Traveling through Portugal was a breeze, with the exception of getting from Coimbra to Conimbriga (which did not turn out too difficult but it was not the most obvious to us). Because we searched and failed to find useful references on how to get from downtown Coimbra to Conimbriga, I decided to document that here.
Conimbriga is the site of ancient Roman ruins that would make for a great half day trip from Coimbra. You can do a full day and tackle one of their long trails there but we did not have enough time. We took the earliest bus in the morning, spent a few hours wandering through the ruins and their small on-site museum, and returned on the early afternoon bus.
Bus Service & Times
While walking from the Castle of Leiria to Sé de Leiria (Leiria Cathedral), we came across the most adorable cafe! This was unexpected as it was not on any tourist map that we had but was the most welcome surprise as it allowed us to continue our 2-a-day caffeine addiction (sometimes 3-a-day for Andrew).
The price was in line with what you would expect anywhere else in Portugal for um cafe expresso or um pingo (< 1 euro). To learn how to order coffee in Portugal, I had to... google it...ha... but found this handy website (http://www.portugaltraveltips.co.uk/food-and-drink/how-to-order-coffee-in-portugal/) describing the types of coffee one could order. Coming from the states, I was used to a simple black coffee (no milk or sugar) but this is not really an option in the rest of the world (we had similar lack of black coffee in Australia).
The seating consisted of a mix of short stools and benches! We saw a young teen couple sitting here and I had to refrain from taking a creeper photo of them.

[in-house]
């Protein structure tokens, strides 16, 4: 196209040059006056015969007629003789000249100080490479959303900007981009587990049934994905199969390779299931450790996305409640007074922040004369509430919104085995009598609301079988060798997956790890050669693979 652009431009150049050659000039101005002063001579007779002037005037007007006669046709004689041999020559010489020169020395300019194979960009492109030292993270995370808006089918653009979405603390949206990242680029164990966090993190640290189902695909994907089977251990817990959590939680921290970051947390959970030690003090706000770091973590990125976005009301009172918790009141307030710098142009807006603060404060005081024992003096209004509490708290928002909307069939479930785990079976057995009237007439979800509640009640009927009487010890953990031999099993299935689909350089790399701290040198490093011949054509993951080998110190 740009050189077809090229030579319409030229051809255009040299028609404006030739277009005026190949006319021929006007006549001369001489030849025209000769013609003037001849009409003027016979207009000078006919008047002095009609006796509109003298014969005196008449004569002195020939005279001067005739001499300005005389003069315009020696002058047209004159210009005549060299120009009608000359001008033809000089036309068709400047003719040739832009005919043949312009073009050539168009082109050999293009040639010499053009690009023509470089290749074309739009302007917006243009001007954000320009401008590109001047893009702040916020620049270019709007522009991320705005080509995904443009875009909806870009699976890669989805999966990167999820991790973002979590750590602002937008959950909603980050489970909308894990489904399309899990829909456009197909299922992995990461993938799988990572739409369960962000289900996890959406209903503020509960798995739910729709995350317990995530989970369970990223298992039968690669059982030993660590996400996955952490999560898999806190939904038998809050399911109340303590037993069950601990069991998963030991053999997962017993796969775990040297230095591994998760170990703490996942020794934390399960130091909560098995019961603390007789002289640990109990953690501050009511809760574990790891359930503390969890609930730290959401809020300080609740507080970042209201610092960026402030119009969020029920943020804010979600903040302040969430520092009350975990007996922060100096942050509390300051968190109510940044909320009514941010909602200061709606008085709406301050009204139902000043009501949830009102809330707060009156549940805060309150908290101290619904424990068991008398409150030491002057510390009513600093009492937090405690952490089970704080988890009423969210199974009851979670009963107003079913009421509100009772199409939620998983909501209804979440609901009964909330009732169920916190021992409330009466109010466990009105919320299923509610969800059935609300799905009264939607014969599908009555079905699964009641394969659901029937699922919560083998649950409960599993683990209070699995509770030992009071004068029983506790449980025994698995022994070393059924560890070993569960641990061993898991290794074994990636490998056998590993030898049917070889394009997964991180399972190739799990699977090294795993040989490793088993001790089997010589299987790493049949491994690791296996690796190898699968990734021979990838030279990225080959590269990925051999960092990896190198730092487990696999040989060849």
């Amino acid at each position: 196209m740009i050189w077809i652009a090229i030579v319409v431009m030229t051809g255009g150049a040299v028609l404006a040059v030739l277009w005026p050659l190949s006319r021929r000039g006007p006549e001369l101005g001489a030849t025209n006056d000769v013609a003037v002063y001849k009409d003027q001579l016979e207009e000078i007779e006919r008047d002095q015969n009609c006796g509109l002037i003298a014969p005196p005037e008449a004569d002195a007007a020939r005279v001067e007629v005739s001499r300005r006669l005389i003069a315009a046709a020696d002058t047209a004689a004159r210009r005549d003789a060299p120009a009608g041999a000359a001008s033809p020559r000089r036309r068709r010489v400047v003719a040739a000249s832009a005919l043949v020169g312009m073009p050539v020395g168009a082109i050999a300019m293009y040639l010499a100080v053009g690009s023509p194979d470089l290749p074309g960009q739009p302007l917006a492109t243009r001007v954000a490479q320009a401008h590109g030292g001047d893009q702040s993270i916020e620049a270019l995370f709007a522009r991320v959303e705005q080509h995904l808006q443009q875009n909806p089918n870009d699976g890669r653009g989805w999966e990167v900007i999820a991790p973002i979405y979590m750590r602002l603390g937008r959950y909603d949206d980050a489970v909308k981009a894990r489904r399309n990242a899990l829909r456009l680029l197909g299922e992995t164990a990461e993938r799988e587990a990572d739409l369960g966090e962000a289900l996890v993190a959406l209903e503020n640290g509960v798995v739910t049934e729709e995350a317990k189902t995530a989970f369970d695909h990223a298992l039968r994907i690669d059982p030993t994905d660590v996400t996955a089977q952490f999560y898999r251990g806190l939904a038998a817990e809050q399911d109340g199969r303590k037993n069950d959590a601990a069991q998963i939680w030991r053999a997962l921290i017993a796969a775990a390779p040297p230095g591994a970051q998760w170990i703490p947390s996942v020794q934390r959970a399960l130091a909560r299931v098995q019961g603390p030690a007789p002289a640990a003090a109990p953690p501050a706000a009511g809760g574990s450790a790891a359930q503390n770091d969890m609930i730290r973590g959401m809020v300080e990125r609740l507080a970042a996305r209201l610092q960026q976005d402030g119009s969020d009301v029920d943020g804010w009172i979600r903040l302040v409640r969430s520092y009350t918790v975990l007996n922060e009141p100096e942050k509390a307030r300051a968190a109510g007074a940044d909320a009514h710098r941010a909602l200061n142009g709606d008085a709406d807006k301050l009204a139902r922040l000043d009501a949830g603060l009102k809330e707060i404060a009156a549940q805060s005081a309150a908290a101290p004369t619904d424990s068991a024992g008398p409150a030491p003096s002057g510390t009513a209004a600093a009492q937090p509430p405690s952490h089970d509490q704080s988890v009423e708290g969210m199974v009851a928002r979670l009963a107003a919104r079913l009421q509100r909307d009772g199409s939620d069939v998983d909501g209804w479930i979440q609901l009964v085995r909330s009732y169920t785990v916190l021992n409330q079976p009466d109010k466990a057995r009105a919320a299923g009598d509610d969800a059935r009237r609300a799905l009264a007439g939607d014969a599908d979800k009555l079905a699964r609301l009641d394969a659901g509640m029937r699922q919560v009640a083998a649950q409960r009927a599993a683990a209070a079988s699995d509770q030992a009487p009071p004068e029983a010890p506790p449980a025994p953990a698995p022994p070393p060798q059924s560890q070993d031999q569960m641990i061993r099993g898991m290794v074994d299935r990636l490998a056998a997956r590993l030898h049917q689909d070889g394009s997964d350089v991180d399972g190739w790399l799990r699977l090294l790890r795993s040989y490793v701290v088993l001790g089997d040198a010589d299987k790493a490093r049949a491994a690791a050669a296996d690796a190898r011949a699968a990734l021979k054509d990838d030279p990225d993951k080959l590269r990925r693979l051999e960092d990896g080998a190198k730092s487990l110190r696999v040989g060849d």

I'm excited to announce that Amateur Traveler is now on Bloglovin'! I've only started using Bloglovin' recently and fell into a deep deep relationship with the diversity of blogs and interests groups on the site. Why didn't I find this sooner?!
While on the train to Sintra from downtown Lisbon, I wrote up some snippets on the fabulous days of food we had, specifically the decadent pasteis de nata. It was so good, I decided to do a review of the best egg tarts we found in Lisbon. I only have 3 listed here but trust me, we went to bakeries every day...
Since coming back, everyone has asked, "How did you possibly spend 3 interesting weeks in Portugal? Isn't the country small?!" Why yes, the country is small in comparison to the other European countries but there are a ton of cities and towns to see! I mean, I've lived in Manhattan for almost 2 YEARS now and I still don't think I've seen it all. This is our general itinerary of our 3 weeks in Portugal, first flying into Lisbon, taking flights/buses/trains all over and finally ending up in Porto.
We thought this was an amazing and pretty thorough method to delve into the culture of Portugal, outside of its major cities and would suggest this route to any friends or fellow travelers looking to take their time exploring. We mainly stayed at Airbnbs, which I absolutely ADORE using whenever traveling.
I plan to have leg-specific posts for our different stops along the way. I could not possibly include it all into one post! I already did one on the hot springs in Sao Miguel just because that was fresh in my mind and I did not want to forget it.
Here are some of my favorite highlights from the trip (I literally have hundreds of photos to comb through) --
Our map with our route in sequential-ish order:
All Ankle Recovery Asia Azores Barrier Reef Belize Berkeley Burma Cahal Pech California Cambodia Camping Canada Caye Caulker Central America China East Asia Europe Fiverr Gluttony Go Slow Guangdong Guangzhou Hair Loss Hiking Hong Kong How To Internship Island Long Distance Luohu Commercial City Maya Maya Ruins Myanmar New York North America Ocean Ontario Paddleboarding Philippines Portugal Post Travel Post-Travel Reflection San Ignacio Shenzhen Sickness Snorkeling Southeast Asia South Korea Stress Study Abroad Taiwan USA Vietnam Yunnan